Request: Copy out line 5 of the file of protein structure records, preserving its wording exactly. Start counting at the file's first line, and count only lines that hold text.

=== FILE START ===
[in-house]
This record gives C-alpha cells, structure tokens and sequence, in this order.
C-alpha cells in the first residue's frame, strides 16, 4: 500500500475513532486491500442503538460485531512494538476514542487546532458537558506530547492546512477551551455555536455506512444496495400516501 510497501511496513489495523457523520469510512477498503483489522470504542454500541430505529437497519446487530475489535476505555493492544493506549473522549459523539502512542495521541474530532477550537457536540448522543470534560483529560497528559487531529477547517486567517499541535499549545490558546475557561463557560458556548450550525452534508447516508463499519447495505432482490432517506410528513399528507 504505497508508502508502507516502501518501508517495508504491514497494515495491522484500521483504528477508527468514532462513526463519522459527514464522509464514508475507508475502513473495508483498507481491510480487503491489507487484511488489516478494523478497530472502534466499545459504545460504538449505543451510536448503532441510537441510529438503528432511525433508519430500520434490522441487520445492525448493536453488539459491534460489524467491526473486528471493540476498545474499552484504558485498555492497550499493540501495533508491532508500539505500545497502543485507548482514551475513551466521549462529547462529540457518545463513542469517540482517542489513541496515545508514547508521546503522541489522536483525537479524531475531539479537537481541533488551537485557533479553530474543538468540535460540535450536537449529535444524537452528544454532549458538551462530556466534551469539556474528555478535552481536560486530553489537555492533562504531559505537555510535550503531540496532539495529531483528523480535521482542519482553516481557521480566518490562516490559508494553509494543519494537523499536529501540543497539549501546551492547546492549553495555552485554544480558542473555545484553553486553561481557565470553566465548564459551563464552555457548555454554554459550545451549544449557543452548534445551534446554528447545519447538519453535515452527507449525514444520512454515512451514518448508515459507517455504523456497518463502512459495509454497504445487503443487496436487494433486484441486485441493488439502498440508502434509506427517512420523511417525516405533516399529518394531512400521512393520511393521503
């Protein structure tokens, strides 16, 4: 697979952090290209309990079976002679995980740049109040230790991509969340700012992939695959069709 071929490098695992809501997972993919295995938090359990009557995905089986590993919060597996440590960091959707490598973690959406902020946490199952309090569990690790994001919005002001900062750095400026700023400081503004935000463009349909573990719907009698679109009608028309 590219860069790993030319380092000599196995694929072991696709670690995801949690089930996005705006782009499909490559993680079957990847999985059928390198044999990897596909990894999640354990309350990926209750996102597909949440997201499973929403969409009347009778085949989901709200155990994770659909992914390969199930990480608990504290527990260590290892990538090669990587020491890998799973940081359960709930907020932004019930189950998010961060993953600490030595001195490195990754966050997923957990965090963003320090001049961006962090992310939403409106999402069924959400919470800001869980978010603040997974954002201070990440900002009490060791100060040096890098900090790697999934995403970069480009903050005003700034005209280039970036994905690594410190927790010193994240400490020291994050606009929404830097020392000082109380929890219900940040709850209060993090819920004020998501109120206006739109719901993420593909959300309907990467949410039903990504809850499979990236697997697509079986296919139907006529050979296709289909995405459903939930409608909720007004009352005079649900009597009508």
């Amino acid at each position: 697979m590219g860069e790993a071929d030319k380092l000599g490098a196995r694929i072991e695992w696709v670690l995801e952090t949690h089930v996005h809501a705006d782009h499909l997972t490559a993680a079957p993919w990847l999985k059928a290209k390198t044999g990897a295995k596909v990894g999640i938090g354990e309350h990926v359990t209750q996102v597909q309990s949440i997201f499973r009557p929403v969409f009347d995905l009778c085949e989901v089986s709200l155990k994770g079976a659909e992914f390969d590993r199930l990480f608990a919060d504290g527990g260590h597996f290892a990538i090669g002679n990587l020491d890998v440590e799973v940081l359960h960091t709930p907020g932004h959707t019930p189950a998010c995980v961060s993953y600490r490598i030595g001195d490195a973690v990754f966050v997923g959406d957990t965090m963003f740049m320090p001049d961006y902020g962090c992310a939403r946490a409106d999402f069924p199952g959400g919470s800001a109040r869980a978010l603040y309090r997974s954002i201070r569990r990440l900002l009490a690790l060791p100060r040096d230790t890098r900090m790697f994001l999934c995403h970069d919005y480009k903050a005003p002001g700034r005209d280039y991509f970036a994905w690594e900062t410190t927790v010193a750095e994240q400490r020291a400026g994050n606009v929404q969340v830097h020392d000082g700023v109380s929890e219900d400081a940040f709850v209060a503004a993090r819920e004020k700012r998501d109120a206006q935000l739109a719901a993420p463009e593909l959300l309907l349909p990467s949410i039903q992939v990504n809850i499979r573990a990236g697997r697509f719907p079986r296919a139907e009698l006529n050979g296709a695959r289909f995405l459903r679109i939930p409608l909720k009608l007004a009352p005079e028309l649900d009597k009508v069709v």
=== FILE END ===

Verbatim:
């Amino acid at each position: 697979m590219g860069e790993a071929d030319k380092l000599g490098a196995r694929i072991e695992w696709v670690l995801e952090t949690h089930v996005h809501a705006d782009h499909l997972t490559a993680a079957p993919w990847l999985k059928a290209k390198t044999g990897a295995k596909v990894g999640i938090g354990e309350h990926v359990t209750q996102v597909q309990s949440i997201f499973r009557p929403v969409f009347d995905l009778c085949e989901v089986s709200l155990k994770g079976a659909e992914f390969d590993r199930l990480f608990a919060d504290g527990g260590h597996f290892a990538i090669g002679n990587l020491d890998v440590e799973v940081l359960h960091t709930p907020g932004h959707t019930p189950a998010c995980v961060s993953y600490r490598i030595g001195d490195a973690v990754f966050v997923g959406d957990t965090m963003f740049m320090p001049d961006y902020g962090c992310a939403r946490a409106d999402f069924p199952g959400g919470s800001a109040r869980a978010l603040y309090r997974s954002i201070r569990r990440l900002l009490a690790l060791p100060r040096d230790t890098r900090m790697f994001l999934c995403h970069d919005y480009k903050a005003p002001g700034r005209d280039y991509f970036a994905w690594e900062t410190t927790v010193a750095e994240q400490r020291a400026g994050n606009v929404q969340v830097h020392d000082g700023v109380s929890e219900d400081a940040f709850v209060a503004a993090r819920e004020k700012r998501d109120a206006q935000l739109a719901a993420p463009e593909l959300l309907l349909p990467s949410i039903q992939v990504n809850i499979r573990a990236g697997r697509f719907p079986r296919a139907e009698l006529n050979g296709a695959r289909f995405l459903r679109i939930p409608l909720k009608l007004a009352p005079e028309l649900d009597k009508v069709v």